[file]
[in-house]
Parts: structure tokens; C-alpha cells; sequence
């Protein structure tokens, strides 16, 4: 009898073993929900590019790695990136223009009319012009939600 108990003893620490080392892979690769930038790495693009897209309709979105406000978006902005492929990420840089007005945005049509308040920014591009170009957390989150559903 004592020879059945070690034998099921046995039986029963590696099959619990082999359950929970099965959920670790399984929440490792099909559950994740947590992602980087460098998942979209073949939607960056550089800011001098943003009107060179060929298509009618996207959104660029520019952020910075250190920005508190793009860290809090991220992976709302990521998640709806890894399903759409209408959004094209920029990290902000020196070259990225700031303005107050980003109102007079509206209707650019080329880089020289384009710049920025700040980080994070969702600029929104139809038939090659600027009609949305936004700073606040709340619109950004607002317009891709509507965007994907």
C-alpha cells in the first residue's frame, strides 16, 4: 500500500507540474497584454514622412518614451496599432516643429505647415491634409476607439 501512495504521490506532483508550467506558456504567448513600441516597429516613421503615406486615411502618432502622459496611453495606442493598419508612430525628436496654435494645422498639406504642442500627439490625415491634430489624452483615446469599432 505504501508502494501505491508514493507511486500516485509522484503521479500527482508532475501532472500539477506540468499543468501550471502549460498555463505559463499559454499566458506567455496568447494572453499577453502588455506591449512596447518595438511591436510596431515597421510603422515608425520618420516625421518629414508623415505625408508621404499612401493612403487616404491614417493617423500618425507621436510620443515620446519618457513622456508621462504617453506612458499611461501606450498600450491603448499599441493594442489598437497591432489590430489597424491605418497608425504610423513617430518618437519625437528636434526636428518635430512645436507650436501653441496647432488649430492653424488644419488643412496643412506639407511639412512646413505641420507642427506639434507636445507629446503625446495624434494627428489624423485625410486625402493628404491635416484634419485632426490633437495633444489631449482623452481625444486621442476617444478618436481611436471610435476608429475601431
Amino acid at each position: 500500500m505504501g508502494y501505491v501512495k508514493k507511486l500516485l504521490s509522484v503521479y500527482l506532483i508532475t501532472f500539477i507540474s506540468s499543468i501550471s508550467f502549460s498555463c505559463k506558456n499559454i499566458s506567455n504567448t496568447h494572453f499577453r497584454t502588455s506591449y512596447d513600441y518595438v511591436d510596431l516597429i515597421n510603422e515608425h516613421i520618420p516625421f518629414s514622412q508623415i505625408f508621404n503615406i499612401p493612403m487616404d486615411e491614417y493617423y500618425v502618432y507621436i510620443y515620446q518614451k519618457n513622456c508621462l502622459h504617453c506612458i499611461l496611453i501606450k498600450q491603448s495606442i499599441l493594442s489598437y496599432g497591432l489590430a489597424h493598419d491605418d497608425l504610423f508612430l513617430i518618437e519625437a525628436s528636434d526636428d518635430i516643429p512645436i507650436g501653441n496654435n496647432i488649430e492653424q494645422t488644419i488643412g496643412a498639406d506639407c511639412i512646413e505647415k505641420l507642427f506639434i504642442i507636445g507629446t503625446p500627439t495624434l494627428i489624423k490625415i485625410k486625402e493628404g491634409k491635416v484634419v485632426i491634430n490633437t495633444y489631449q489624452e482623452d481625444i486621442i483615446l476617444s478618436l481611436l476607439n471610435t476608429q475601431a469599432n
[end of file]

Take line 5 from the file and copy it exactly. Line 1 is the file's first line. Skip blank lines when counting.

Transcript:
Amino acid at each position: 500500500m505504501g508502494y501505491v501512495k508514493k507511486l500516485l504521490s509522484v503521479y500527482l506532483i508532475t501532472f500539477i507540474s506540468s499543468i501550471s508550467f502549460s498555463c505559463k506558456n499559454i499566458s506567455n504567448t496568447h494572453f499577453r497584454t502588455s506591449y512596447d513600441y518595438v511591436d510596431l516597429i515597421n510603422e515608425h516613421i520618420p516625421f518629414s514622412q508623415i505625408f508621404n503615406i499612401p493612403m487616404d486615411e491614417y493617423y500618425v502618432y507621436i510620443y515620446q518614451k519618457n513622456c508621462l502622459h504617453c506612458i499611461l496611453i501606450k498600450q491603448s495606442i499599441l493594442s489598437y496599432g497591432l489590430a489597424h493598419d491605418d497608425l504610423f508612430l513617430i518618437e519625437a525628436s528636434d526636428d518635430i516643429p512645436i507650436g501653441n496654435n496647432i488649430e492653424q494645422t488644419i488643412g496643412a498639406d506639407c511639412i512646413e505647415k505641420l507642427f506639434i504642442i507636445g507629446t503625446p500627439t495624434l494627428i489624423k490625415i485625410k486625402e493628404g491634409k491635416v484634419v485632426i491634430n490633437t495633444y489631449q489624452e482623452d481625444i486621442i483615446l476617444s478618436l481611436l476607439n471610435t476608429q475601431a469599432n